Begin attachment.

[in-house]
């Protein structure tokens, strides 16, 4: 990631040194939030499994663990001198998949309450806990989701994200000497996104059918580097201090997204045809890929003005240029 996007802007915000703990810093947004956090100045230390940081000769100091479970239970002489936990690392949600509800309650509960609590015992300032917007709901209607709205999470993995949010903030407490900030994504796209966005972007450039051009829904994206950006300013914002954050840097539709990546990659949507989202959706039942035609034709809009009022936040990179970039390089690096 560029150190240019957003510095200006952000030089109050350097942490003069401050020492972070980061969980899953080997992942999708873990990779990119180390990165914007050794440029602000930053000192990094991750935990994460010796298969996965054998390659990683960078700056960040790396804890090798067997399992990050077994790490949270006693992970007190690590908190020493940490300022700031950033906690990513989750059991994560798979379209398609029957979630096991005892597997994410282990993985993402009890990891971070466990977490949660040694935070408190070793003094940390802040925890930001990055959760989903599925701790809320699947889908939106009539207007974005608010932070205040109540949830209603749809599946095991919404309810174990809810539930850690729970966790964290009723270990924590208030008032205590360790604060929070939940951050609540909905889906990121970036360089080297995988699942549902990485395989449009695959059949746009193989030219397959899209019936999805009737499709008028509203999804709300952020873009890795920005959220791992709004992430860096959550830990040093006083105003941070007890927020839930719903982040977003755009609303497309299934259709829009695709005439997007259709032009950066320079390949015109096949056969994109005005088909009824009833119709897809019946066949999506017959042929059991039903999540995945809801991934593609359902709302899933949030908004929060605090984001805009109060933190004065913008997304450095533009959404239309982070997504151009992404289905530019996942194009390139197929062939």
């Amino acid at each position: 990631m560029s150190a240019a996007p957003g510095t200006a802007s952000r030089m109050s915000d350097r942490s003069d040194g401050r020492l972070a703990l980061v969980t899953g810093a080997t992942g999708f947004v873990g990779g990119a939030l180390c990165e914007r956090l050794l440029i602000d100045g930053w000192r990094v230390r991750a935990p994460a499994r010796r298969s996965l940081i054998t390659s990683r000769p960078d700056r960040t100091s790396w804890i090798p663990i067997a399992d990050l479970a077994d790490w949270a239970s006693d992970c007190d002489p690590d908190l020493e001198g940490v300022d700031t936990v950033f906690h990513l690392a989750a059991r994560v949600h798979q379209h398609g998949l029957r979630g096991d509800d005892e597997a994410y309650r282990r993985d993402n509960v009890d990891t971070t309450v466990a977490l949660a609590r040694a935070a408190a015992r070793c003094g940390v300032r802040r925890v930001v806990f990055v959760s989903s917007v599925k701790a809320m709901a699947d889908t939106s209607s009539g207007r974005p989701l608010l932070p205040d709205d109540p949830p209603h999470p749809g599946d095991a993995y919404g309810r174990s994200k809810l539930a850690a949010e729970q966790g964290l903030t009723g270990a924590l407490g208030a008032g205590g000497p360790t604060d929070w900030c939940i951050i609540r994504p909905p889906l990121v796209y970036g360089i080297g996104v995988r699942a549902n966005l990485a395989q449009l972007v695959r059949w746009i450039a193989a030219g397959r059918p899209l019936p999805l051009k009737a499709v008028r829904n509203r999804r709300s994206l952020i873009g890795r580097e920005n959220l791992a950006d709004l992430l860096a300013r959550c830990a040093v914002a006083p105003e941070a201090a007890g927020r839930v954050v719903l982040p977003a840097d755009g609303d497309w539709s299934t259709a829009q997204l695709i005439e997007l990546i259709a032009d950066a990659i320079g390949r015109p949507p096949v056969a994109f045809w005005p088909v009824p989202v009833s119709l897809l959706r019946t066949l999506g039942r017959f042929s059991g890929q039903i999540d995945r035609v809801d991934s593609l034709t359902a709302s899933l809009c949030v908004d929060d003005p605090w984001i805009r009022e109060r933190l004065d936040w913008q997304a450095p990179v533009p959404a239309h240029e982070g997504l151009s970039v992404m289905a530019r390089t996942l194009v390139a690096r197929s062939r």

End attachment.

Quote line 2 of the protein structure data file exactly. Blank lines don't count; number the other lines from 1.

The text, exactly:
């Protein structure tokens, strides 16, 4: 990631040194939030499994663990001198998949309450806990989701994200000497996104059918580097201090997204045809890929003005240029 996007802007915000703990810093947004956090100045230390940081000769100091479970239970002489936990690392949600509800309650509960609590015992300032917007709901209607709205999470993995949010903030407490900030994504796209966005972007450039051009829904994206950006300013914002954050840097539709990546990659949507989202959706039942035609034709809009009022936040990179970039390089690096 560029150190240019957003510095200006952000030089109050350097942490003069401050020492972070980061969980899953080997992942999708873990990779990119180390990165914007050794440029602000930053000192990094991750935990994460010796298969996965054998390659990683960078700056960040790396804890090798067997399992990050077994790490949270006693992970007190690590908190020493940490300022700031950033906690990513989750059991994560798979379209398609029957979630096991005892597997994410282990993985993402009890990891971070466990977490949660040694935070408190070793003094940390802040925890930001990055959760989903599925701790809320699947889908939106009539207007974005608010932070205040109540949830209603749809599946095991919404309810174990809810539930850690729970966790964290009723270990924590208030008032205590360790604060929070939940951050609540909905889906990121970036360089080297995988699942549902990485395989449009695959059949746009193989030219397959899209019936999805009737499709008028509203999804709300952020873009890795920005959220791992709004992430860096959550830990040093006083105003941070007890927020839930719903982040977003755009609303497309299934259709829009695709005439997007259709032009950066320079390949015109096949056969994109005005088909009824009833119709897809019946066949999506017959042929059991039903999540995945809801991934593609359902709302899933949030908004929060605090984001805009109060933190004065913008997304450095533009959404239309982070997504151009992404289905530019996942194009390139197929062939």